Drastically reducing the number of screen captures in a document

March 5, 2011

In my experience translation vendors charge per screen capture translated. One way I’ve found to drastically reduce the number of screen captures in some of my documents (and therefore the cost) is to take one screen capture of the entire desktop with several dialog boxes open, and then use this capture throughout the document, cropped to display only the section or dialog box in question.


Should you do the screenshots internally or rely on a vendor?

March 15, 2010

Speaking of software localisations, one of the pain points in the process is capturing localized images of the software (dialog boxes, menus, etc) for use in the documentation. To capture these screens, you first must have the user interface text strings localised into a number of non-native languages, and then incorporate these new languages in the software. Then ‘someone’ must go through the documentation and capture screens of the software in each of the languages. It is often assumed that the someone should be a member of the development team that built the software; but this isn’t always the case. Localisation vendors offer this service if you can provide them with the software and a script for creating the correct scenarios. The decision, of course, should be based on economics. Here are a few things that feed into the costs.

  1. Can a build of the software be easily installed at the translation vendor?
    If it takes day to install and configure your software appropriately for capturing screens with dongles, license keys, etc, you’d better quantify this cost.
  2. Is it easy to change languages in the software?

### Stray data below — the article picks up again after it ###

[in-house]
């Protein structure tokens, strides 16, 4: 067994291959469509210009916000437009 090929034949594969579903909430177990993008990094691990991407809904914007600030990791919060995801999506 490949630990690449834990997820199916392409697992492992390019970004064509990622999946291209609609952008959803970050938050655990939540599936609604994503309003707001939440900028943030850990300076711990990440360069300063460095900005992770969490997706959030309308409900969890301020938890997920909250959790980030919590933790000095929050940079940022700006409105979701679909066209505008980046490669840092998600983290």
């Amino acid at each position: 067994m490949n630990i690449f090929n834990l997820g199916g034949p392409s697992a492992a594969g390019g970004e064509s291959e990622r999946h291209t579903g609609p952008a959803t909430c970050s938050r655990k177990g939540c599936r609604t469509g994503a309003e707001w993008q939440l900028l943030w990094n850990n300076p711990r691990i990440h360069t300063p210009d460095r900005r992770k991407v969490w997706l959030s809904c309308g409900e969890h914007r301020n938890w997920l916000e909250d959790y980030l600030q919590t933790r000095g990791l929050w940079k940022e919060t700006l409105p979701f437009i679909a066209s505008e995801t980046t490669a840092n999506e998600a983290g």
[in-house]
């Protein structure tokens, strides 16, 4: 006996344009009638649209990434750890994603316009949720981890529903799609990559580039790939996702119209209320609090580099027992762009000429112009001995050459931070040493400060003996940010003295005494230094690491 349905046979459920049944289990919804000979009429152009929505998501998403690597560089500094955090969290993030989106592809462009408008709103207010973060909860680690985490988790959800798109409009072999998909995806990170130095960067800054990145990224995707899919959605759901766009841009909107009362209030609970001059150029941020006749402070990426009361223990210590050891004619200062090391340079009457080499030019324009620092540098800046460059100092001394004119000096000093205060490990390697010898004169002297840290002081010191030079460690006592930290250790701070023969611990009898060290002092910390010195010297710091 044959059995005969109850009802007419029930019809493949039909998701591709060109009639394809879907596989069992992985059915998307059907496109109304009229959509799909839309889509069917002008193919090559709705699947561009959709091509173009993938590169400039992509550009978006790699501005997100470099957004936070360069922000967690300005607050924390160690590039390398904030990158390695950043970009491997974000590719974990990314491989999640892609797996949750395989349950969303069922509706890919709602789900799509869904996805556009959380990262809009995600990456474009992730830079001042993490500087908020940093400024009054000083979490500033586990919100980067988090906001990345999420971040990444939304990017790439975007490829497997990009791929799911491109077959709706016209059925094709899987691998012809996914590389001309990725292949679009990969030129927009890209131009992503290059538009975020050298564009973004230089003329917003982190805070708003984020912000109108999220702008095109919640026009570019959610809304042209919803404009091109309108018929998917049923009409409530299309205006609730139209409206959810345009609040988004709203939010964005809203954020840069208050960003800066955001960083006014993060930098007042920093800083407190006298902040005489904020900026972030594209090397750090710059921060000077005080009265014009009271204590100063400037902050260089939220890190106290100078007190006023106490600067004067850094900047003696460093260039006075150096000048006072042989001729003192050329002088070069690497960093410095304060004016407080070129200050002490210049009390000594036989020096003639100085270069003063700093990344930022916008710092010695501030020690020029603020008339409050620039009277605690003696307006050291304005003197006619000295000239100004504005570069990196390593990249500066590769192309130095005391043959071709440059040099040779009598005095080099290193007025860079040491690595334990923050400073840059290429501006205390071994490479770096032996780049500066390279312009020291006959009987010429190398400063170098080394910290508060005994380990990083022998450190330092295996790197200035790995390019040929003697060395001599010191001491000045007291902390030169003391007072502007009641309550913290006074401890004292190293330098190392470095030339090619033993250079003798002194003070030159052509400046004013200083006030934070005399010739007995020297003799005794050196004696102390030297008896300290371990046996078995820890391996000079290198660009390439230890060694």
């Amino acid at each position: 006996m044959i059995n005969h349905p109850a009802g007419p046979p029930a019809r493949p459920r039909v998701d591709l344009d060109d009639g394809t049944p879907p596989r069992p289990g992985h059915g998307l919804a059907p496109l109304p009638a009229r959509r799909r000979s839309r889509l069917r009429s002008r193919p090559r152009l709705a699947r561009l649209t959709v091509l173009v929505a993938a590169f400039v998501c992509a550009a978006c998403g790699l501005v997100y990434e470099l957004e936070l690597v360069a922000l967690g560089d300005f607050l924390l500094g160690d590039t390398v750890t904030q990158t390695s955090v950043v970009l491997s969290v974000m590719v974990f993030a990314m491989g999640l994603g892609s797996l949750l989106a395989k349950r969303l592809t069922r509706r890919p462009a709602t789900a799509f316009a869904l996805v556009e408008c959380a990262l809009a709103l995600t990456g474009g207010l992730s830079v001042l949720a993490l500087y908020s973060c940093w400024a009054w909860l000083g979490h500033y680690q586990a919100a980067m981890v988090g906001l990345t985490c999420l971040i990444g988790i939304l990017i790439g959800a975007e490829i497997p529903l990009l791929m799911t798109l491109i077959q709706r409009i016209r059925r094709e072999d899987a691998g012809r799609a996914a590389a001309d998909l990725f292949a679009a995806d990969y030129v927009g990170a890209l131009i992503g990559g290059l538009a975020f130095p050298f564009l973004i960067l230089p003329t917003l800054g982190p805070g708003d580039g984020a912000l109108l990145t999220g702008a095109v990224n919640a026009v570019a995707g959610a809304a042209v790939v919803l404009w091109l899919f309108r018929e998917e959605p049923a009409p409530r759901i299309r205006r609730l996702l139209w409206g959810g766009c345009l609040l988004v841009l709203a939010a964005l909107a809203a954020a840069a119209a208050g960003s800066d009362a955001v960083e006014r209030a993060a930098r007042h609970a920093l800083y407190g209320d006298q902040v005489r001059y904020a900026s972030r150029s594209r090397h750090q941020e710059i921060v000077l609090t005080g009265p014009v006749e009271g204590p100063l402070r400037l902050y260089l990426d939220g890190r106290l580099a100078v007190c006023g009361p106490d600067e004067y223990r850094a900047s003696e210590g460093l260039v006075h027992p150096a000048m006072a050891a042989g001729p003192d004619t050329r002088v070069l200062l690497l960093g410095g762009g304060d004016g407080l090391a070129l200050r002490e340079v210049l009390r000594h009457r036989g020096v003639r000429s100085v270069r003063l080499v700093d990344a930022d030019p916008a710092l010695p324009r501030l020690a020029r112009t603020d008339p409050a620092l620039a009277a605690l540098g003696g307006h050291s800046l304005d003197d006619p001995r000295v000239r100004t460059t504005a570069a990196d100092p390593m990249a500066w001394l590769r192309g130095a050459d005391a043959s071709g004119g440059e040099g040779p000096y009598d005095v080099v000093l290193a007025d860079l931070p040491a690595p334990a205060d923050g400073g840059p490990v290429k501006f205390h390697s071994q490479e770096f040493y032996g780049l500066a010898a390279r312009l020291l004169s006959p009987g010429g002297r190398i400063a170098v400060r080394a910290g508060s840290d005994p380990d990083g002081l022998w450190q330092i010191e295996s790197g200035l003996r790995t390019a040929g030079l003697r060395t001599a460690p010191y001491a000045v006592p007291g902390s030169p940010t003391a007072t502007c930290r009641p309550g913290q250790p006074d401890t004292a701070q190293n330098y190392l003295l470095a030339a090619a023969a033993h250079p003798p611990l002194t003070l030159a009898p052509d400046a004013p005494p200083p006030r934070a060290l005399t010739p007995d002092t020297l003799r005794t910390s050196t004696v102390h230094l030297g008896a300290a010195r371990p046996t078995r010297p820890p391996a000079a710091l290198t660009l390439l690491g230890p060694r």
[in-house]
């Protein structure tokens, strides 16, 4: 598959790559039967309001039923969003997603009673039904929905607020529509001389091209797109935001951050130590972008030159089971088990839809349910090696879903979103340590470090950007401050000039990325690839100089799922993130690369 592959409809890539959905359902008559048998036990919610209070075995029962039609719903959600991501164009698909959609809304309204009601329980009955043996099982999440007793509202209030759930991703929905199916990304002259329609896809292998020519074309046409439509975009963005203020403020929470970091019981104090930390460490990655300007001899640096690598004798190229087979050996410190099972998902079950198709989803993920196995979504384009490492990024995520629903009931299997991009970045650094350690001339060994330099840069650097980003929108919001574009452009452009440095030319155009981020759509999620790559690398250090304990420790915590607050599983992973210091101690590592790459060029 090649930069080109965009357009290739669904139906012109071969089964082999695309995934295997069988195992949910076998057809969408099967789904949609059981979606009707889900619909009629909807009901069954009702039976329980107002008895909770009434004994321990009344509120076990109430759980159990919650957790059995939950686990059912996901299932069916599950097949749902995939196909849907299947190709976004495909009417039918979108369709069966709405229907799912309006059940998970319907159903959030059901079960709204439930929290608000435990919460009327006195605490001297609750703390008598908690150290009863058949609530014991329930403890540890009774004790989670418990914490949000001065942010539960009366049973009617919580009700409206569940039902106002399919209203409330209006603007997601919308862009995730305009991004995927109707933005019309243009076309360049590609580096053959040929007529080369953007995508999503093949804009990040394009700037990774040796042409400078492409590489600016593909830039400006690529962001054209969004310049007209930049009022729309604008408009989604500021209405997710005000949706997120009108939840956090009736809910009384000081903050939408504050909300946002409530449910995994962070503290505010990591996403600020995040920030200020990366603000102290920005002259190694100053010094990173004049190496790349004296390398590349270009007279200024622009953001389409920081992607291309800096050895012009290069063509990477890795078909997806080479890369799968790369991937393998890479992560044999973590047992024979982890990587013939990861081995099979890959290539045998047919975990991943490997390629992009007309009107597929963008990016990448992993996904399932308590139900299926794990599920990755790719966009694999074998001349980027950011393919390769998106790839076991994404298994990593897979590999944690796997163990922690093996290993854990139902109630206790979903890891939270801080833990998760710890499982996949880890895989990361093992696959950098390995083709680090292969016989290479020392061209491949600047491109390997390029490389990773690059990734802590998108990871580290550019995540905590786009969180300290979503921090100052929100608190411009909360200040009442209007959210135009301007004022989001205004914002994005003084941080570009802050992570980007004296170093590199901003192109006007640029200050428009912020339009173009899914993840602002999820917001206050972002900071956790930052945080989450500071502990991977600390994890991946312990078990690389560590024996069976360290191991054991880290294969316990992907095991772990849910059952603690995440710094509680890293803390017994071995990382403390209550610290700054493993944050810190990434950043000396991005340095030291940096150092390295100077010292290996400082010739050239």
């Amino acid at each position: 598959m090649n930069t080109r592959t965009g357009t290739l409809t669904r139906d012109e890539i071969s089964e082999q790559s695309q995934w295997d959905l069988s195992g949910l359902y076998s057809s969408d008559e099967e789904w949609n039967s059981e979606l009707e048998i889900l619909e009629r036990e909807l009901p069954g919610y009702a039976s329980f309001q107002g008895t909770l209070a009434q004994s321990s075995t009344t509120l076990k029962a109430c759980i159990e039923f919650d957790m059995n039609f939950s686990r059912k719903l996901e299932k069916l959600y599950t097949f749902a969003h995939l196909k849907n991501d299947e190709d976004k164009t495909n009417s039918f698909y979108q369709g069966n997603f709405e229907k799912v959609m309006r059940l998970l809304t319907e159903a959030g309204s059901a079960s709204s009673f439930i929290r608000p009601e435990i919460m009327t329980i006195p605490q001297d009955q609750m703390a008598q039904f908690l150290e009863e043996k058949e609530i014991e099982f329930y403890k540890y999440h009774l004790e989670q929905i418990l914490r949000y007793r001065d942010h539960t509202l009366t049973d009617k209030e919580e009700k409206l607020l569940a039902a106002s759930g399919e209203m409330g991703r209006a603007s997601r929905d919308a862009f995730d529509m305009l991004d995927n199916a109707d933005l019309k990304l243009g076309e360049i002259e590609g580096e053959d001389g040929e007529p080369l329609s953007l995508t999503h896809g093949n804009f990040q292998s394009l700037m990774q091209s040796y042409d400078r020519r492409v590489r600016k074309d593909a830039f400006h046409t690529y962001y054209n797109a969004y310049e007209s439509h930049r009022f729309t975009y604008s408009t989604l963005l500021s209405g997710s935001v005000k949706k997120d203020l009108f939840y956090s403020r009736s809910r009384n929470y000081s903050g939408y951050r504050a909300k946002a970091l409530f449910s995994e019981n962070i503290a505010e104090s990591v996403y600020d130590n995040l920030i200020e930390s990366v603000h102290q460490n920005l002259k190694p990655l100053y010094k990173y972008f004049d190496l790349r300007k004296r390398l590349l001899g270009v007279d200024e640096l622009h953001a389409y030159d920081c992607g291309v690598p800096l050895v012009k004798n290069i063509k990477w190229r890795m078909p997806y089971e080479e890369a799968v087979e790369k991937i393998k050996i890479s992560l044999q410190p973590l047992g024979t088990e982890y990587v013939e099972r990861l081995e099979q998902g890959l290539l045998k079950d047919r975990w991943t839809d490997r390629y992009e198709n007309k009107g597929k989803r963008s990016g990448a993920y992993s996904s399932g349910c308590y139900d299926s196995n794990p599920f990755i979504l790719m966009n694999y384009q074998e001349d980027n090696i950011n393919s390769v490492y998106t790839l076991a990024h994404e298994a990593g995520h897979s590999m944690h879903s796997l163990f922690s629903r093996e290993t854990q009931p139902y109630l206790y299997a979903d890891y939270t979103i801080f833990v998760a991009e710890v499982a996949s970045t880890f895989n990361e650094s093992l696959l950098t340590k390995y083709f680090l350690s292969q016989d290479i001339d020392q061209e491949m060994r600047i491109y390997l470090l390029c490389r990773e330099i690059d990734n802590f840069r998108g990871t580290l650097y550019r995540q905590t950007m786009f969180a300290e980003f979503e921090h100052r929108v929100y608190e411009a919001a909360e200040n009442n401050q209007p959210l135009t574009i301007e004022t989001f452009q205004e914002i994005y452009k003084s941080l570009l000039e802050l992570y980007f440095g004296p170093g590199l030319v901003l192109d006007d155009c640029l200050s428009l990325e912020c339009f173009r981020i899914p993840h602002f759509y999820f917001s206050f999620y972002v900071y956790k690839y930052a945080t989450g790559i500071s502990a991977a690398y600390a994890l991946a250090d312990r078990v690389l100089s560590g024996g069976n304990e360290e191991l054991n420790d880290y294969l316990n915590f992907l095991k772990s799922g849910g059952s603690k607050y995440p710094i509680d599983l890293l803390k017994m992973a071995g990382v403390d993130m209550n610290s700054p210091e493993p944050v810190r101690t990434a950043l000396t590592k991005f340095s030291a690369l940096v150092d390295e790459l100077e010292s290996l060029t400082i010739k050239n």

Typically the answer is yes, but if No this could be costly with a vendor doing the work.
  3. Does the software need a localized operating system to display the translated user interface correctly?
    Often Asian languages don’t display properly in software that isn’t running under a localized operating system. In my experience, most development teams don’t run localized operating systems for viewing and testing translations.
  4. Can you create a simple script and provide sample files to produce the desired results?
    A translation vendor needs a script and sample files so they can properly capture the screens. It takes time to create this. Estimate how much and calculate the cost.
  5. Who will capture the screens on your development team?
    Typically this will be a technical writer, tester, or developer. Calculate the cost of their time.

As you might have already guessed, keeping screen captures in documentation to an absolute minimum will have a significant effect on your translation costs.

Four reasons you shouldn’t rely on developers to localise

March 3, 2010

For most software product managers I know, localisation can be a four-letter word. Localisation is the process of adapting software for non-native environments, usually other nations and cultures. Localisations take a long time and require significant development effort, but they are usually necessary if you want to sell into foreign language-speaking markets. Typically the localisations are of the software user interface, and the documentation and training materials.

While working in product development, I occasionally hear the suggestion that we can have one of the developers or field engineers that speaks the local language localise the product. Although this seems like an efficient solution, there are many reasons to avoid it; here are a few:

  1. Inconsistencies. Localisation vendors use a database, called a Translation Memory (TM). If you don’t have an existing TM, the localization is likely to be inconsistant. If you do have an existing TM, the developer wouldn’t likely have access, which requires the purchase of a license, their translation may be inconsistent with what already exists. Also if your company does have an existing TM, there is a cost to update the TM with the internal localisation.
  2. Overhead of coordinating internal localisation. Most people with experience know that this is a non-trivial task; the localisations need to be reviewed and corrected, and this all takes time.
  3. Opportunity cost of paying engineers to localise rather than code.
  4. Lack of local knowledge. The developer may not be familiar with regional variations/style.

If you are only looking at a few sentences and are in a screaming hurry, localising internally and then updating the TM is an option, but for the reasons outlined above, you may find it’s less efficient than planned.